Six Ways to Know if it’s Time to Quit

Photo by Basil James on Unsplash

I stayed in a corporate job for way too long. I was miserable. It was negatively impacting my health, and my loved ones didn’t particularly enjoy hearing me complain about my job.

I continued to endure the misery for several more years. I was in denial. I had misplaced loyalty to a company that didn’t feel the same towards me. I was worried that I couldn’t get a job that paid as well, wasn’t sure what I wanted, and was very reluctant to “start over” at a new job – I had my job “figured out” and could nearly do it in my sleep.

Hindsight allows me to see now that it was a combination of fear and an odd sense of comfort that kept me from making a much-needed change. It was a very familiar fear. It was far easier in the short term to put the blame for my job dissatisfaction onto my boss, instead of me owning my career and designing it in a way that honors my strengths and who I wanted to become.

Fast-forward several years and several failed attempts to figure out what I wanted by trial and error (not my recommended process – there are easier ways) and I finally love where I am. I’m excited about my work, and curious about where my journey continues to take me; I’m no longer enduring things I don’t enjoy.

I wished I could say taking the first step was the hardest, but there were several more difficult steps I had to take, mostly because I didn’t learn the necessary lessons the first time around. While I wouldn’t trade my personal journey, I hope that by sharing what I’ve learned, I can help make your transition much easier.

So how do you know that it’s time to leave? There are some clear clues. Not all of them must be met. For me, one is enough to say move on (I’ve learned). You’ll need to make that decision for yourself. Just do it from a place of trusting yourself and not from a place of denial.

  1. You get the Sunday night dread almost every night.

You’re unhappy most of the day, nearly every day. You don’t feel energized to go to work and when you’re at work, you’re dreaming of being nearly anywhere else. You’re bored, even if you are super busy. You procrastinate more than you ever have (we all procrastinate a bit).

  1. You’re exhausted and/or frustrated.

You’re exhausted mentally, physically, and emotionally. This is the level of exhaustion that no matter how much sleep you get, you do not feel recharged. You have no idea what work/life balance means. Even when you have time for your personal life, you don’t feel as excited as you used to. You identify with Eeyore.

Your work is impacting your personal relationships. You vent about your job too much.

  1. You don’t feel like YOU at work.

You’re misunderstood and hide the “real” you. You don’t feel respected. You don’t feel heard. Your suggestions or input are regularly dismissed.

You don’t feel that you can speak up at work. You don’t feel that you’ll be listened to and therefore you stop contributing valuable input.

  1. There is no future.

You haven’t been promoted for a long time, but additional responsibilities and work have been added on.

There is no place for you to go forward in your career.

You were made promises about opportunities in your career path – but they have not happened.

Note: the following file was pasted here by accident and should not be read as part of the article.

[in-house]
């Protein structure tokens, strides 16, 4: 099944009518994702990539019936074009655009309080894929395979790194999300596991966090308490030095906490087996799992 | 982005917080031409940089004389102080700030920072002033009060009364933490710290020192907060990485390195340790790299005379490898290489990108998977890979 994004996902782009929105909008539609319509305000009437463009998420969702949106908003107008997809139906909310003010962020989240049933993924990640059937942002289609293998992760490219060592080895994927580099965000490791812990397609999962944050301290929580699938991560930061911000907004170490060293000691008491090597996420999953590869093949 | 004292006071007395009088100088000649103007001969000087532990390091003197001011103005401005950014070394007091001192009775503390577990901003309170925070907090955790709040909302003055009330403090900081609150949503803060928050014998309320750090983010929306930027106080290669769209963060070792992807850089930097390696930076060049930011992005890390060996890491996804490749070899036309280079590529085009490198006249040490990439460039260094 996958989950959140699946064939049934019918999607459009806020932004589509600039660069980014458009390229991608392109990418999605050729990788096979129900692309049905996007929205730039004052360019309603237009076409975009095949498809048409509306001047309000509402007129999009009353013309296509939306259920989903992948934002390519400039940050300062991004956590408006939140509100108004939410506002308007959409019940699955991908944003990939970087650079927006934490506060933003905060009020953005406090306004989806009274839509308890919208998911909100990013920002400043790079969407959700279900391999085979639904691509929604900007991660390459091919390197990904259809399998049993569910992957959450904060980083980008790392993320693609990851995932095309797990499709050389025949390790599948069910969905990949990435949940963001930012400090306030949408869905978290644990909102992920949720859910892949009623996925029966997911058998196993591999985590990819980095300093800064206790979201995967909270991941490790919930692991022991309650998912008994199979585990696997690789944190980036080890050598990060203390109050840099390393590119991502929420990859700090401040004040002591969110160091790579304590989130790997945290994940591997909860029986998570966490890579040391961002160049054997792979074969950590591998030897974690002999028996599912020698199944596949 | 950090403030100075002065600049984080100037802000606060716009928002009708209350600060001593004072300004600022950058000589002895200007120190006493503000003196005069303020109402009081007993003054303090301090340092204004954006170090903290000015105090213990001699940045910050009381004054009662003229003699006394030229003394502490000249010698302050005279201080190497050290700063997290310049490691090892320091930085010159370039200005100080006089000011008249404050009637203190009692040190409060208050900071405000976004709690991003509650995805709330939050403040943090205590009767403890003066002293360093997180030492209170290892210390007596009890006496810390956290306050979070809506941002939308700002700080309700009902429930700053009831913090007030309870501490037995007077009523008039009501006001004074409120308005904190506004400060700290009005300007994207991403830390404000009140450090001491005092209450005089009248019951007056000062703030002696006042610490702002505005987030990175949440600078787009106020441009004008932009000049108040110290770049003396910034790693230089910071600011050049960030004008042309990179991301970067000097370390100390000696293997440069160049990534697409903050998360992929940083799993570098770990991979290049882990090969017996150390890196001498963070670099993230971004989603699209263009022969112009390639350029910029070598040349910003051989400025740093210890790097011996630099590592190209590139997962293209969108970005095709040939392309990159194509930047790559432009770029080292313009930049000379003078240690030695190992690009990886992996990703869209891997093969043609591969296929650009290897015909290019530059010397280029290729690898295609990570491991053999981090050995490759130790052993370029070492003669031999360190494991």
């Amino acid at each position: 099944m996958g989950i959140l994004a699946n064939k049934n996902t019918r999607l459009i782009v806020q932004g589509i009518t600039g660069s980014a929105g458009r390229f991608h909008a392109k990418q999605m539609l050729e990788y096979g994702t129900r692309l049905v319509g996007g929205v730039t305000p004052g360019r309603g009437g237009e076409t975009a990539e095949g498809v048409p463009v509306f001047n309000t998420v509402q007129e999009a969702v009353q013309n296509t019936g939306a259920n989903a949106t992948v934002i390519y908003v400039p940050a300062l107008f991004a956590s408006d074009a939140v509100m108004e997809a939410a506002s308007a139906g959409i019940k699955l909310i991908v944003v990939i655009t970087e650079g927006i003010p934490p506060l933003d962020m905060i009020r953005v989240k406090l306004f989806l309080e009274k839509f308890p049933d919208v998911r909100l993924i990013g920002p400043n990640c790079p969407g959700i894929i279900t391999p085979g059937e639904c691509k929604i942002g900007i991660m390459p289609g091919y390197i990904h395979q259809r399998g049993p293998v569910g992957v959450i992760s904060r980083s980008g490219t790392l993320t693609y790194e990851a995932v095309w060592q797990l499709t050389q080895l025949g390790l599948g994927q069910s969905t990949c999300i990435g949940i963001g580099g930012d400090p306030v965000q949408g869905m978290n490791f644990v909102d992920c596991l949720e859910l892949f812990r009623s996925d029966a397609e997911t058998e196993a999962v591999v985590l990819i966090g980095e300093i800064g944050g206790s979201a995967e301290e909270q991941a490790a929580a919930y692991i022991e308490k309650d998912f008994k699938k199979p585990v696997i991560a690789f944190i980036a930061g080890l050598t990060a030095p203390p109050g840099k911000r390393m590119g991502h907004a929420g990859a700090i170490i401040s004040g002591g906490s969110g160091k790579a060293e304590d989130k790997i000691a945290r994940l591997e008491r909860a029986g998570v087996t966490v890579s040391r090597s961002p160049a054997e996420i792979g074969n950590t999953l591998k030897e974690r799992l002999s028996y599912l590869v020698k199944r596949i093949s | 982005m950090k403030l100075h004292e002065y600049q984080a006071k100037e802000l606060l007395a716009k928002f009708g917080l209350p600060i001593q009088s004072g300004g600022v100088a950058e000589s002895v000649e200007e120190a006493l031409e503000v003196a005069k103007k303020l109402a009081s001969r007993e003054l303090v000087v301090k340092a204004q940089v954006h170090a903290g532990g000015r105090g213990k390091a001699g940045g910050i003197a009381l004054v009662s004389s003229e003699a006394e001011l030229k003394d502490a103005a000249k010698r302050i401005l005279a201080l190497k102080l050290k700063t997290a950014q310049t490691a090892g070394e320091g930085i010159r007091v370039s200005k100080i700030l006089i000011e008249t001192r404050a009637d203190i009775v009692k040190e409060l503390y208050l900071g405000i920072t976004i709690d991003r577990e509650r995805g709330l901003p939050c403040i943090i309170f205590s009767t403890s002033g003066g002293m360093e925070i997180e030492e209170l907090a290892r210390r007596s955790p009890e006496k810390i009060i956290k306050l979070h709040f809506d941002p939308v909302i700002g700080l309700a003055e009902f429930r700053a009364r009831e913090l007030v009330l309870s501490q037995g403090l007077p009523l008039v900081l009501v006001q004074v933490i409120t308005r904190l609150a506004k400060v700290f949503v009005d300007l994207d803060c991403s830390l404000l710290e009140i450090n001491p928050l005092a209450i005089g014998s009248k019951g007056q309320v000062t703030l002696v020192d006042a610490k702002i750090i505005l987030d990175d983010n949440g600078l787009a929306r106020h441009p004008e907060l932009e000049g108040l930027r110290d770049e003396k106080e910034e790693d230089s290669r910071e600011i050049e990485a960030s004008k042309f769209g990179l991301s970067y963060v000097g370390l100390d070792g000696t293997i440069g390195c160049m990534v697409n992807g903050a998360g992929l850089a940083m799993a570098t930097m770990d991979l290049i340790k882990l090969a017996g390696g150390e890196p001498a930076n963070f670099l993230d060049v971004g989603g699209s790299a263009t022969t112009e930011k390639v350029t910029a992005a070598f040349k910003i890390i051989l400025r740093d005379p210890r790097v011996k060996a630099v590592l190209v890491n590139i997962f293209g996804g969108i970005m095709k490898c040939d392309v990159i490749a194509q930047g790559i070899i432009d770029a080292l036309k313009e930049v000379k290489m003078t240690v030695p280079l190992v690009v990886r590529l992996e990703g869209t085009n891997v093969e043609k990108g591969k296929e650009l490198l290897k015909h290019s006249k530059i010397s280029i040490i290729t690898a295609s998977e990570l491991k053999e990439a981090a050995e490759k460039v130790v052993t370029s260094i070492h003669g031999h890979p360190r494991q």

You’re not learning anything new, expanding your skill set, or experiencing it in a meaningful way. The skills you need to use in your job do not match your strengths.

The company is in trouble.

  1. You don’t like the people you work with and/or your boss.

The company culture is not aligned with your personal values or the company mission doesn’t mean anything to you.

The environment is toxic. Your boss is toxic. You’re experiencing verbal abuse, or sexual harassment, or are aware of illegal behavior.

  1. You don’t feel that your job is meaningful.

You don’t feel that you are contributing value to the world. You feel deep down that there is something more that you were meant for – bigger, more meaningful, or simply aligns with who you really are and your strengths much better.

If you feel embarrassed to admit that deep down you feel you are made for better things, don’t be embarrassed at all. You are not arrogant. Instead, listen to these feelings. They are pointing you in another direction, one that will bring you more joy, success, and satisfaction in your life.

If you feel you’re made for more, then you are. Don’t ignore these feelings.

If you answered yes to any of the above factors, they are likely impacting your health, relationships, and overall well-being. No job is worth it!

Making the decision to leave can be a scary one. And all too often the saboteurs (your inner critics) create all sorts of crazy arguments to keep you from living your best life. If your critic sounds anything like mine, it spouts off nonsense such as, “You can’t find a job that pays as much.” Or, “You know how to do your job well, what if you go somewhere and you’re not as successful.” Perhaps something along the lines of, “You’re too old to start all over in a new industry/company/job.” Maybe you tell yourself, “This isn’t so bad; every job has its challenges.”

So, what’s the cost if you do nothing? What’s the impact on your relationships? The impact on your well-being? The impact on your dreams?

Once you’ve decided that it’s time to own your career, the next step is making it happen in a way that ensures the next move is the right one and you’re not just going from one dumpster fire to another (job-wise). If you need help being strategic about your next move and need help designing your career transition plan (including figuring out what you want, how to find it, and how to crush it in your new role), I’m here for you (this is literally what I do for a living and I’ve helped hundreds of professionals find a better role that pays more and allows for much better work/life balance).